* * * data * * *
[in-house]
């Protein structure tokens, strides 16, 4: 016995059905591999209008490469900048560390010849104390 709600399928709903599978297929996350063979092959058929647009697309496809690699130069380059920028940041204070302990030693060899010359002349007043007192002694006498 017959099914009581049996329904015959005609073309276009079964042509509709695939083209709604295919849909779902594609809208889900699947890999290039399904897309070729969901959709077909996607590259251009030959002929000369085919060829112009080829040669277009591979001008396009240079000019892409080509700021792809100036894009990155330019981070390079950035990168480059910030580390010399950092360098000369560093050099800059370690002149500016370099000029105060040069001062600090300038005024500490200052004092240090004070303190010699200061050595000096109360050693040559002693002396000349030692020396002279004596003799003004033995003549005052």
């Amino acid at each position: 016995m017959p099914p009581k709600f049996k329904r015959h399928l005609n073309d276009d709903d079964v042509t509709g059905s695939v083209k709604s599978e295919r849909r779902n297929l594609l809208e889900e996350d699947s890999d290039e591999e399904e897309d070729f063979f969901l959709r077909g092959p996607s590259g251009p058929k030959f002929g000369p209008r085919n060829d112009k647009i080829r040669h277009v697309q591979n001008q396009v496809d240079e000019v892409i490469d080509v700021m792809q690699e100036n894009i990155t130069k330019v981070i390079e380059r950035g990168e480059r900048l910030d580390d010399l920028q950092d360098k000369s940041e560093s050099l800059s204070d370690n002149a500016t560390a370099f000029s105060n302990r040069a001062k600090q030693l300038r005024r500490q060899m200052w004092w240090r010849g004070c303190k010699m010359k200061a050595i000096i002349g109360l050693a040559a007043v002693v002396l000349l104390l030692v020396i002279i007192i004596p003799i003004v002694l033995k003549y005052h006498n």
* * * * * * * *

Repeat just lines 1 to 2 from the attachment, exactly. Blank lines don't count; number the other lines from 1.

[in-house]
């Protein structure tokens, strides 16, 4: 016995059905591999209008490469900048560390010849104390 709600399928709903599978297929996350063979092959058929647009697309496809690699130069380059920028940041204070302990030693060899010359002349007043007192002694006498 017959099914009581049996329904015959005609073309276009079964042509509709695939083209709604295919849909779902594609809208889900699947890999290039399904897309070729969901959709077909996607590259251009030959002929000369085919060829112009080829040669277009591979001008396009240079000019892409080509700021792809100036894009990155330019981070390079950035990168480059910030580390010399950092360098000369560093050099800059370690002149500016370099000029105060040069001062600090300038005024500490200052004092240090004070303190010699200061050595000096109360050693040559002693002396000349030692020396002279004596003799003004033995003549005052």